WATCH ABOVE: Alberta could soon be betting on another way to bring in more money, but, as Kendra Slugoski reports, critics wonder if it’s worth the gamble.
EDMONTON – The Alberta Gaming and Liquor Commission is currently seeking bids from companies to bring casino games online.
The AGLC estimates there is as much as $150 million being made annually in the online gaming market from Albertans’ activity.
“Anywhere between $120 and 150 million is currently being played by the citizens of Alberta on what we call grey market sites or sites that are situated either off-shore or in other locations,” explains Bill Robinson, AGLC’s CEO.
The agency is asking for proposals on a government-run online gaming system before February 26. Based on similar moves in B.C. and Manitoba, Robinson says there’s definitely an appetite for such a system here.
“We’ve been watching with great interest the last couple of years – four or five years – B.C. and Manitoba. They’ve partnered with a processor, a program called playnow.com.”
Critics have raised concerns that online gaming makes it more accessible to young people and those with addictions.
“There’s a higher percentage of problem gamblers than in other gambling formats,” explains Garry Smith with the Alberta Gaming Research Institute.
“It attracts problem gamblers because you can do it alone, day or night.”
Smith says four per cent of adults in Alberta show moderate to significant risk of becoming addicted. And he says the province isn’t doing enough to help those with gambling issues.
“They make about $1.2 billion and the amount they spend to help problem gamblers is less than one per cent, which makes it one of the lowest provinces in the country.”
However, Robinson says a government-run site would actually track the information of users and supply addiction support resources.
“You are not going to go into the marketplace and introduce something that is going to prey on people.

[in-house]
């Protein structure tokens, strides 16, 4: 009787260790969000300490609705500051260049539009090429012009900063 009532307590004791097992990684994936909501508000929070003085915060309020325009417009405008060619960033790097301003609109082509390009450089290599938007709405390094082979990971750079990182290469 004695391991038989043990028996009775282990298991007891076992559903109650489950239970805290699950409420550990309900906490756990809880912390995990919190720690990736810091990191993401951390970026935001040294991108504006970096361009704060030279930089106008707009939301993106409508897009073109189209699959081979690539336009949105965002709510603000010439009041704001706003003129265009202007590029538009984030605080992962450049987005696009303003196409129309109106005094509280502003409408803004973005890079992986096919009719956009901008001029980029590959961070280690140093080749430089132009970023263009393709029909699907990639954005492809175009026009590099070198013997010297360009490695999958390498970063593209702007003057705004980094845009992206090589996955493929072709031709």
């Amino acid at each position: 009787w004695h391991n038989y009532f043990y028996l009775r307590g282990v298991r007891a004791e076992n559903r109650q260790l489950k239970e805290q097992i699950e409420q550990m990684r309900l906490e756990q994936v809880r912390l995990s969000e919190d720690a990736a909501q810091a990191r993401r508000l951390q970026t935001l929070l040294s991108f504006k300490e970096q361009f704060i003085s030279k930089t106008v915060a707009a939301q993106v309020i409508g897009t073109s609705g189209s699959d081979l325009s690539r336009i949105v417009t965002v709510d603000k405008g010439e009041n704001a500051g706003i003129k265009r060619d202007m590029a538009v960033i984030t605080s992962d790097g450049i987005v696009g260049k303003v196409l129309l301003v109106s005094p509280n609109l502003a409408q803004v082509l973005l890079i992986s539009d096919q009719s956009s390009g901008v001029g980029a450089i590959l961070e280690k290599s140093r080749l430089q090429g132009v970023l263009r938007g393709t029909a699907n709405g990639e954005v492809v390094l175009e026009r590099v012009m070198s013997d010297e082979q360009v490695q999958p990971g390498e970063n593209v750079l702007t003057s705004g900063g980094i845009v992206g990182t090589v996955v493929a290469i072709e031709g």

“With internet gaming, we have an opportunity – because everybody has to register … We have an opportunity to push out responsible gaming messaging, safety measures, that type of thing to potential clients.”
“I understand the temptation because it’s so lucrative and the government obviously needs money,” says NDP MLA Brian Mason. “But… they’ve never put this money back into helping people who have the problem.”
“I think an extension of gambling as a government enterprise at this time is not the right way to go,” Mason adds.
Robinson says the AGLC has been looking into this move for years and the call for submissions is not at all connected to the province’s current economic situation.
He says another benefit of adding an online element would be more money going to charities.
“We turn over well over $330, 340 million to charities every year, out of casinos and raffles, etcetera… that builds roads and hospitals and infrastructure.
“Why let it go somewhere else other than to the benefit of Albertans, if in fact, as we know, Albertans are currently spending those dollars?”
The final decision on online gaming will be made by the government.
Kevin Zahara, a spokesperson for the minister of finance, offered this statement:
“The AGLC is currently reviewing options for internet gaming and has been doing so for over the last year. AGLC is an arms-length agency responsible for gaming in the province. This government has not made any decisions for implementation and we are looking forward to the results and recommendations of the AGLC review.
“Saskatchewan is the only other province that does not offer internet gaming.
“We’ve heard concerns from rural charities that they receive far less funding than their urban counterparts when they volunteer at casinos in the province. It is anticipated that if we decide to move forward with online gaming, revenues generated could be used to help bridge the gap that currently exists between rural and urban charities.
“We look forward to the results of the AGLC review and will make decisions based on the best information available.”